Charley Pride, “Kiss an Angel Good Morning”
#1 | 1971
ZK: The obvious choice for Pride’s highest-ranked song, but certainly not the wrong one – in choice or in placement, for that matter. About Right
KJC: My gut tells me this should be higher, but my mind says, “Kevin, you could name 42 records that could be above this, even if Sirius couldn’t.” About Right
JK: A record that, 50 years on, is still just impossibly charming. This is definitely About Right
Darius Rucker, “Wagon Wheel”
#1 | 2013
KJC: I love that Darius Rucker made this underground hit a massive radio smash, and his performance radiates joy. Too High, but I’m not mad about it.
JK: As a day one adopter of Old Crow Medicine Show, I’ll forever go to bat for their original recording and will argue that they have at least three other songs that should’ve made this list. Rucker sings this with enthusiasm, but I hate the shrill attempts at backing vocals from Lady LookWeHaveBlackFriends. They ruin this cover for me; I’d probably include it in the 900s on impact and have the OCMS version somewhere in the top 200. Too High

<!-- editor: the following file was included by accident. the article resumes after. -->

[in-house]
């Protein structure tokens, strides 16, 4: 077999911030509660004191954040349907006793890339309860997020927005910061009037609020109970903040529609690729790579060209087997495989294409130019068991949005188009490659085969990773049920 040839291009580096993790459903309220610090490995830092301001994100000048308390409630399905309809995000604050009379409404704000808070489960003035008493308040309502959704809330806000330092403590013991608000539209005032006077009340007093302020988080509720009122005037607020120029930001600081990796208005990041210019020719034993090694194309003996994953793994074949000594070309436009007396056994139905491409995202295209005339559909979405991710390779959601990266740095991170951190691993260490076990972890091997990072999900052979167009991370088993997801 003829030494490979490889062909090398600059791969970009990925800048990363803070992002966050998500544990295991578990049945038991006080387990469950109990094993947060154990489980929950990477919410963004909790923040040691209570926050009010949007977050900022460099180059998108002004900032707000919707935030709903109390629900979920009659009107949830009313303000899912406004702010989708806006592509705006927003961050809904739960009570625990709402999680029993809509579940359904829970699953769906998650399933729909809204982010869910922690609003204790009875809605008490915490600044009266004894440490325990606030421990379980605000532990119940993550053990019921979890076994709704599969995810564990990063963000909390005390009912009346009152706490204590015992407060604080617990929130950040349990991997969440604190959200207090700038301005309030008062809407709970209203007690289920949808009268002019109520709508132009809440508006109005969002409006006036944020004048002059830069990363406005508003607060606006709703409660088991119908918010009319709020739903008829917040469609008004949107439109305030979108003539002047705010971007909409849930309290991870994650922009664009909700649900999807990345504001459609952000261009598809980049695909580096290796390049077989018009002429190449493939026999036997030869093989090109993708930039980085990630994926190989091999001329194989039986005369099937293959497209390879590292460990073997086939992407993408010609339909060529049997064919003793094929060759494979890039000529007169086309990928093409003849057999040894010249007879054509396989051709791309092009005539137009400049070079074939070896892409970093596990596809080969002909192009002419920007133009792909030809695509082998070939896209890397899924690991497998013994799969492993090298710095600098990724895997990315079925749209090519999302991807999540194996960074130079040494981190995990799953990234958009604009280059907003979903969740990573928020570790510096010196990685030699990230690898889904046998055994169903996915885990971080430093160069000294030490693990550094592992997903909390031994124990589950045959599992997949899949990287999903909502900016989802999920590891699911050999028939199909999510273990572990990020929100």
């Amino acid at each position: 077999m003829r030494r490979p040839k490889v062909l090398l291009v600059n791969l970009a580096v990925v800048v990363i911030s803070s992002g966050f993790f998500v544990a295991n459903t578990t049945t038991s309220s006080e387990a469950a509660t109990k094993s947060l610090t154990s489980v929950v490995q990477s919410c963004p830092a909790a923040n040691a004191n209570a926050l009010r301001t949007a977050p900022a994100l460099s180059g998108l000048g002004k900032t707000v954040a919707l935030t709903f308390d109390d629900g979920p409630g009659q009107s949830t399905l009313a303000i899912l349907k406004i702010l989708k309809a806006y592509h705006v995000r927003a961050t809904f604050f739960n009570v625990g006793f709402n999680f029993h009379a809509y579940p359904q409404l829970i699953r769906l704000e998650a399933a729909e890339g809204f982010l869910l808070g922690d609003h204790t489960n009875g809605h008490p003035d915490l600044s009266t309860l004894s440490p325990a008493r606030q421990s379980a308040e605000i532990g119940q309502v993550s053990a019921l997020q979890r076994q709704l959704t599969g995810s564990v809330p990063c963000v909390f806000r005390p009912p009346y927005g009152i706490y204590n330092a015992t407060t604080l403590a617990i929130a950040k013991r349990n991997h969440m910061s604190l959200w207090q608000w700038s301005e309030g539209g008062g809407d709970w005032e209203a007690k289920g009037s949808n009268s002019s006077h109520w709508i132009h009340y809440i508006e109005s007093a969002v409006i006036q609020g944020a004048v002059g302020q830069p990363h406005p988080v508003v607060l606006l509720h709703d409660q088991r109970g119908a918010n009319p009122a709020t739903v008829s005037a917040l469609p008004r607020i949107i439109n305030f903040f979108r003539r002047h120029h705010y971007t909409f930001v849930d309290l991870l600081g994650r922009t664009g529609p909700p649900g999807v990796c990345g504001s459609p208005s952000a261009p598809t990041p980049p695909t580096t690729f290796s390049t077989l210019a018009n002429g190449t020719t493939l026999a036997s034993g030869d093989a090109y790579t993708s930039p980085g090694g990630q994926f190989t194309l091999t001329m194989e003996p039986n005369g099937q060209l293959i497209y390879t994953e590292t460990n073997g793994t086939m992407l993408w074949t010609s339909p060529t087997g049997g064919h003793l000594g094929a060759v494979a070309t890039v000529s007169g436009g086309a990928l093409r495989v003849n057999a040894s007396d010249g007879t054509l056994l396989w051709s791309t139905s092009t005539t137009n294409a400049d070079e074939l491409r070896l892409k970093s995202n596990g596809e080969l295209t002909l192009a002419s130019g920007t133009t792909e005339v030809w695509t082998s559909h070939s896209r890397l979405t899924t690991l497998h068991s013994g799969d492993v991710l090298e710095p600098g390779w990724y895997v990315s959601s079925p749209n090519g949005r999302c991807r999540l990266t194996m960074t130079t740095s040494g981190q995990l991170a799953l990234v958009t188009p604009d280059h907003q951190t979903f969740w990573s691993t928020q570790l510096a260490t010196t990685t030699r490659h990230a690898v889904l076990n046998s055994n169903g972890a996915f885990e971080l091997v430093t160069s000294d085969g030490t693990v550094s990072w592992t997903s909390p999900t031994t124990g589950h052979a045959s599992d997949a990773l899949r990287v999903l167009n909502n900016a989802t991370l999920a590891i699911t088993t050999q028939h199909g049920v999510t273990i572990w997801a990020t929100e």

ZK: I mean, I can point out how the Old Crow Medicine Show version is the superior one, but this was the smash hit version that’s basically become the “Free Bird” of country music over time. A good song is a good song, but not one I’d have this high, even when only focusing on impact. Too High
George Strait, “All My Ex’s Live in Texas”
#1 | 1987
JK: This is where I expected “Amarillo by Morning,” not this fun but wildly over ranked hit. Too High
ZK: George Strait at his most charming and playful, and this is absolutely a fun, tongue-in-cheek tune. But you know what’s coming next here… Too High
KJC: Yes, it belongs on the list. But if you’re going to rank a Strait song this high, it should be “Amarillo By Morning” or “I Cross My Heart.” Too High